Rudi’s View: A Bear Market Anomaly That Confuses

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Always an independent thinker, Rudi has not shied away from making big out-of-consensus predictions that proved accurate later on. When Rio Tinto shares surged above $120 he wrote investors should sell. In mid-2008 he warned investors not to hold on to equities in oil producers. In August 2008 he predicted the largest sell-off in commodities stocks was about to follow. In 2009 he suggested Australian banks were an excellent buy. Between 2011 and 2015 Rudi consistently maintained investors were better off avoiding exposure to commodities and to commodities stocks. Post GFC, he dedicated his research to finding All-Weather Performers. See also "All-Weather Performers" on this website, as well as the Special Reports section.

Rudi's View | May 05 2022

In this week's Weekly Insights:

-A Bear Market Anomaly That Confuses
-Australia; The Peak Is in!
-The World Is Changing
-June Index Changes
-Rudi Talks


By Rudi Filapek-Vandyck, Editor

A Bear Market Anomaly That Confuses

2022 is not your garden variety share market, but the weirdest anomaly surely must be in stockbrokers' recommendations for individual ASX-listed companies.

As at the end of April, and with the ASX200 still within reach of its all-time high, total recommendations for the seven stockbrokers monitored daily by FNArena on 437 individual stocks comprise of 60% Buys (and equivalents) versus less than 35% in Hold/Neutral ratings and Sell ratings close to 5%.

What makes this set-up so unusual is that, historically, such a large percentage in Buy ratings, and respective low percentages for Hold and Sell recommendations, points to bear market conditions for the local share market.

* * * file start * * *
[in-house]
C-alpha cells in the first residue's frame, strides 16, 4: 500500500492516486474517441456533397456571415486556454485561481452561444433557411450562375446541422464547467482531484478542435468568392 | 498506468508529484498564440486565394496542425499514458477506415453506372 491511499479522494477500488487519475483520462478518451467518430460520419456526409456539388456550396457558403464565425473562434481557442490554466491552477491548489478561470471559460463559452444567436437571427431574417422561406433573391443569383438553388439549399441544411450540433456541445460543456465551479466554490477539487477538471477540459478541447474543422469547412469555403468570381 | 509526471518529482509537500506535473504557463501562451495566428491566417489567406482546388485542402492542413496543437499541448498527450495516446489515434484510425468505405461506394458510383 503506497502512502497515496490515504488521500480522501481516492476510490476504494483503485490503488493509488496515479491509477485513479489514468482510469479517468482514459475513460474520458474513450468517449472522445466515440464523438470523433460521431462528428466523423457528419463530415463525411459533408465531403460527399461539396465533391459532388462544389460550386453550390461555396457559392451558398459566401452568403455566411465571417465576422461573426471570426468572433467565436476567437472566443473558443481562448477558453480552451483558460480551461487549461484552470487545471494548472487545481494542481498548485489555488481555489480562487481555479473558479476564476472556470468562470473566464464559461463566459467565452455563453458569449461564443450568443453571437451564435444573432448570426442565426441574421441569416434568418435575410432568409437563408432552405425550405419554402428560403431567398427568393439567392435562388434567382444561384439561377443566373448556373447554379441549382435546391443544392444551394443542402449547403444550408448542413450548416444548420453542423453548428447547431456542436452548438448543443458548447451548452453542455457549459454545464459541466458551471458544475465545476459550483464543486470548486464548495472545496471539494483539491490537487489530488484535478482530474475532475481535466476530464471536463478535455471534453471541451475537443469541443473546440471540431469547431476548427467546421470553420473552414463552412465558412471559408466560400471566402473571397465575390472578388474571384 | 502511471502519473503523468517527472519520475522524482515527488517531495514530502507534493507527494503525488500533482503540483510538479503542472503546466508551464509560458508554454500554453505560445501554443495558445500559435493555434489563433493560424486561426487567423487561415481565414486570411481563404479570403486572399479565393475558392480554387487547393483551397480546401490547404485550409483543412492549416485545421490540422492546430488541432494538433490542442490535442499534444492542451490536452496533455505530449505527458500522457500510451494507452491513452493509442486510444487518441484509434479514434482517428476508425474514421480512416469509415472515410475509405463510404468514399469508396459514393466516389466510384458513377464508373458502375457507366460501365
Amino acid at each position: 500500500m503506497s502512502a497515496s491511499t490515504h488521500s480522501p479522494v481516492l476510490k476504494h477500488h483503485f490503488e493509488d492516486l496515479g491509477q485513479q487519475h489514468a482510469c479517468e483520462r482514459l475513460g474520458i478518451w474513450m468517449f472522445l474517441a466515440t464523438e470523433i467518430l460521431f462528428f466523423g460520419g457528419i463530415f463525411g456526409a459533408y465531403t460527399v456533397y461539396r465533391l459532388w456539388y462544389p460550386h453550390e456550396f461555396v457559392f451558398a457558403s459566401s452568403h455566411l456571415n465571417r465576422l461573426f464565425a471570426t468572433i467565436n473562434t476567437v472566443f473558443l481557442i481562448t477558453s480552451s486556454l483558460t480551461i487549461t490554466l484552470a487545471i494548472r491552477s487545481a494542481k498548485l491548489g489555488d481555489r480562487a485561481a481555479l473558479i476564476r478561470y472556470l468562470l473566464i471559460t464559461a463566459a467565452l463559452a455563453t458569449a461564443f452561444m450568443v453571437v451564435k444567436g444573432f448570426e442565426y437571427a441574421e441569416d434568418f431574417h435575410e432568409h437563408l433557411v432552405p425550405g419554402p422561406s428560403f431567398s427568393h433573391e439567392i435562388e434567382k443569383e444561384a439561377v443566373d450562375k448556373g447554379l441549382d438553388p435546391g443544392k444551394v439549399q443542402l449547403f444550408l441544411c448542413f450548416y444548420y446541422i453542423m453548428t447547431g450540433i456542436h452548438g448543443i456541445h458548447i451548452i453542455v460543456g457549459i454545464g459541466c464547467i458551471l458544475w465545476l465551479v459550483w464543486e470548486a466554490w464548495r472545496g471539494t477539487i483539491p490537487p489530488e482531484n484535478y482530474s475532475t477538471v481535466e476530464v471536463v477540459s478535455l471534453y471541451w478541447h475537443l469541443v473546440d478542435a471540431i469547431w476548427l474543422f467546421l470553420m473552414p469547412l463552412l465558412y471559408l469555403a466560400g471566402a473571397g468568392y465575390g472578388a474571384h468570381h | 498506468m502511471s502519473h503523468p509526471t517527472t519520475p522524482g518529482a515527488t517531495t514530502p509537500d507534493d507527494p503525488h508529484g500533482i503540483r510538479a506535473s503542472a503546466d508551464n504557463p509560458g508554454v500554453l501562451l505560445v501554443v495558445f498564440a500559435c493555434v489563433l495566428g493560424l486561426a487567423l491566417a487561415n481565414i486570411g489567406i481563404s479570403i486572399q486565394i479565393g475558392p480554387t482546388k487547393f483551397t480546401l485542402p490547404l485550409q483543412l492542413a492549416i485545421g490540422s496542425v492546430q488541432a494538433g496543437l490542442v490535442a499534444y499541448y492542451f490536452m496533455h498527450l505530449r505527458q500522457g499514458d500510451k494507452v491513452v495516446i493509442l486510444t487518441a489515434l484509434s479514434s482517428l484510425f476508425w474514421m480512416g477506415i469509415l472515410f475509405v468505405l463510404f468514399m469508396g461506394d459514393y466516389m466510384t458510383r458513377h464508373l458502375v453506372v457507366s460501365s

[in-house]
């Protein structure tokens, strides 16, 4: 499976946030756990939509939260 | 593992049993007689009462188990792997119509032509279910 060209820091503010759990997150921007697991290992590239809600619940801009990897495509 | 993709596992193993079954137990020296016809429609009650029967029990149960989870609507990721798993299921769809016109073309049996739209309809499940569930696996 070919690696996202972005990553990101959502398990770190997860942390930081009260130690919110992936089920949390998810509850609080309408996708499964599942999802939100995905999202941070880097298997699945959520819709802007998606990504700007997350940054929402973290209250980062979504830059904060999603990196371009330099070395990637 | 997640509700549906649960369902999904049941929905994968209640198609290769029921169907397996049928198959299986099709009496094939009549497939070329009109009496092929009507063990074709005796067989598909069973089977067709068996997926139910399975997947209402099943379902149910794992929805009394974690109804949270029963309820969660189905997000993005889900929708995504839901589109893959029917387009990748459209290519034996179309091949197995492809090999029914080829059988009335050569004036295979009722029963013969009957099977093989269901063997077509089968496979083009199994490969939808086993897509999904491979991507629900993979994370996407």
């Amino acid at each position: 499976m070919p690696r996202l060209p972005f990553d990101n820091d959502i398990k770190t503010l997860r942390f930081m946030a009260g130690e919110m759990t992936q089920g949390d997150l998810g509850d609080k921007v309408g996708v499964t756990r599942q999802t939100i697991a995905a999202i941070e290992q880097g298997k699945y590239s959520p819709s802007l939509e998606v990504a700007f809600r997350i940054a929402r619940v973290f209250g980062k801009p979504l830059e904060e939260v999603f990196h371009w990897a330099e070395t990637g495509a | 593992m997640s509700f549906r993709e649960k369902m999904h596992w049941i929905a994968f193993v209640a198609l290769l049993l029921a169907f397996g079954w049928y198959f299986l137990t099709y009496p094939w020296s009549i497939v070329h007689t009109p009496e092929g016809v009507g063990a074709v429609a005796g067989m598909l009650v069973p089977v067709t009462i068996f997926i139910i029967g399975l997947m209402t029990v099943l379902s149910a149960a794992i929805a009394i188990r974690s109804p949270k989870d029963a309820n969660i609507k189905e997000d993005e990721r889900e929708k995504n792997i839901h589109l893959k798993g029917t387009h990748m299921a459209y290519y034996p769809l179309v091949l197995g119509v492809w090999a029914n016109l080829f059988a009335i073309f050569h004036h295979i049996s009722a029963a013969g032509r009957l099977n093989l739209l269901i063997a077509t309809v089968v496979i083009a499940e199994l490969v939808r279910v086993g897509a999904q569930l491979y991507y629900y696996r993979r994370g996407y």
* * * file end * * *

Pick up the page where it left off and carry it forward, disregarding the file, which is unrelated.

The numbers are well out-of-whack with long term averages since FNArena started compiling these data back in 2006. The only precedent over the past 16 years occurred in 2011 when financial markets were gripped by anxiety that debt-laden Greece might turn into the bombshell that would cause the implosion of the European Union.

That scenario ultimately did not happen, but until that confidence-fueling declaration made by ECB president Mario Draghi in July 2012, financial markets could not shake off the threat of a worst case outcome. Thus share markets didn't go anywhere. Stockbrokers in Australia responded by issuing ever more Buy ratings, which at that time peaked above 60% of all recommendations. Sell ratings, similar to today, bottomed at 5% - the lowest percentage recorded throughout the 16 year period.

Note that during the GFC, the total percentage of Buy ratings peaked closer to 55%, as occurred again post-GFC in 2010. Both in 2008 as again in 2010-2011 such extreme readings in broker recommendations ultimately provided a positive signal for favourable entry-points for investors, though in both cases a healthy dose of patience was still required.



If we assume today's signal will equally prove as positive as back in 2011 and 2008, how then can we explain the key difference in price action? Back in 2008 shares were going through the worst bear market in living memory and in 2011 investors had to bide their time until the ECB president inspired a strong rally that quickly closed the gap between moribund share prices and intrinsic valuations.

If we are in a bear market in 2022, the typical pattern thus far in Australia is predominantly showing up through extreme volatility. The past four months have seen a number of sharp sell-offs, but equally of sharp recovery rallies. Year-to-date, and after a mildly negative April performance, the ASX200 is close to unchanged for the calendar year thus far. Over the past twelve months its performance stands at a positive 8.40%.

But the ASX has been outperforming most of its peers globally. Global equities, as per the S&P Global BMI proxy, are now down -11.55% calendar-year-to-date and compared with twelve months ago the performance is a negative -5.37%. The S&P500 in the US is down -9.65% since the start of 2022, and holding on to a narrow 3.94% gain left for the twelve months past. The tech-laden Nasdaq has lost more than -21% to date in 2022.

 


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